Friday, October 26, 2012

Eid Mubarak!

Eid Mubarak is just a greeting used among Muslims today, which is the second Eid  of the year for Muslims in the world.  This Eid-al-Adha is the celebration that marks the end of Hajj for all religious Muslims who went to Mecca, and it commemorates Abraham's willingness to give up his son to God.  Funny how most Christians and Jews don't understand that this is the same Abraham they read about in the bible and torah.  The story is that an angel asked him to sacrifice his son Isaac and he made the attempt but God blessed him and didn't actually take his son, but instead rewarded his devotion.

Abdulhamid wearing the traditional white garb for prayer in Mecca

This is at Mecca, Saudi Arabia where Hajj takes place
My husband made a trip to Mecca earlier in the year, but it was not for Hajj.  You can see the huge black cube in the photo above.  People who do Hajj, walk around the stone called the Kaaba seven times.  All Muslims are asked to do Hajj once in their lifetime if they can afford it and are able.  It's difficult to get a visa because there are more people who want to go than there is room for.  While there, they stay in tents or nearby hotels and the focus is on prayer...lots of prayer.  He says it's one of the most incredibly moving experiences because you realize people are all the same.  No matter who you are or where you come from in the world, you're all praying the same prayer together and focusing on God.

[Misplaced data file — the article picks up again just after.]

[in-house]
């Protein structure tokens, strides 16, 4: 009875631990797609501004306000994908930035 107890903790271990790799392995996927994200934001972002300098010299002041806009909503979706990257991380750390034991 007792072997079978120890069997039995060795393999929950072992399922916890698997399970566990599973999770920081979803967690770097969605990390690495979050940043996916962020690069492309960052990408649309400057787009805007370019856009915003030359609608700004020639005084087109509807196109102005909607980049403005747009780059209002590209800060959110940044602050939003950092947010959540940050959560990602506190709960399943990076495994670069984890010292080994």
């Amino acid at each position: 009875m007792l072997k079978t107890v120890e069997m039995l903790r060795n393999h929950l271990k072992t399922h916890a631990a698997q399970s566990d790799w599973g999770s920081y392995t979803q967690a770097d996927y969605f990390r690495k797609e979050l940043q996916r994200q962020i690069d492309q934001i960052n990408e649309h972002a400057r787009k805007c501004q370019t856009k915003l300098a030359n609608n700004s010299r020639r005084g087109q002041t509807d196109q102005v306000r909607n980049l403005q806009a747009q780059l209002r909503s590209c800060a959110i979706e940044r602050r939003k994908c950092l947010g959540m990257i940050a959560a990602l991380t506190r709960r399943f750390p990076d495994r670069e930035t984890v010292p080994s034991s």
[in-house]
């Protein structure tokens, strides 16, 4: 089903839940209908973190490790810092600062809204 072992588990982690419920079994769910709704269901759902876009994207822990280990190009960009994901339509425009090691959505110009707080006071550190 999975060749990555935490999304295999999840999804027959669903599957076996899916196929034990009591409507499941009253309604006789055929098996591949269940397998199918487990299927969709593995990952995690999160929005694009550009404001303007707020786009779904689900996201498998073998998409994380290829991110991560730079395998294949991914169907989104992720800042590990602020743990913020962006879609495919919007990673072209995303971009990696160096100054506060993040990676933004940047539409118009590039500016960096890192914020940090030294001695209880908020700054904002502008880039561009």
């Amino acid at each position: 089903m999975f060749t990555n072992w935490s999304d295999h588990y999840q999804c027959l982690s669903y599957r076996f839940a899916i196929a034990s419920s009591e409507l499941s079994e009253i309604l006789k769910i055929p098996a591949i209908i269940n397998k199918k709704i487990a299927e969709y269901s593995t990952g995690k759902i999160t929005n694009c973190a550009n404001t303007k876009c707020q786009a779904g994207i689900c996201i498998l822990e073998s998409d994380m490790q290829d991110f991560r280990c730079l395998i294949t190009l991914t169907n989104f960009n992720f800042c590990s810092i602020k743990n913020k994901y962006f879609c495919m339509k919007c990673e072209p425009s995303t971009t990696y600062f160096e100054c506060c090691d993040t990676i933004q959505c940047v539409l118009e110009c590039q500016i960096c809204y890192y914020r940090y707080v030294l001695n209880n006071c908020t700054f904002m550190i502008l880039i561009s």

In his family for Eid, they usually go to prayer at the mosque in the morning before they eat anything.  Then we all go out for a nice breakfast.  It's bittersweet this year because his oldest sister is leaving to join a medical practice in Kenya tomorrow.  They are in need of doctors, especially women.  Most Muslim women prefer to see a woman doctor.  She has worked here for many years, but was never able to get the credentials to open her own practice.  Unfortunately foreign born doctors who received their credentials in other countries still need to take the medical exam in the US and then have to hope they will get an internship placement.  Discrimination is fierce against older doctors as well.  She was never able to get the internship to practice general medicine here, yet she is incredibly talented and can practice medicine elsewhere.  When I first married Abdulhamid, we were all able to be together for the Eid holidays with his 3 sisters and 2 brothers, but slowly they have moved away to find work.  I'm starting to think we'll be here with no family in a couple of years time.
So now you know why Muslims are gathering today and may not be at work.  If you see them, you can say "Eid Mubarak"!

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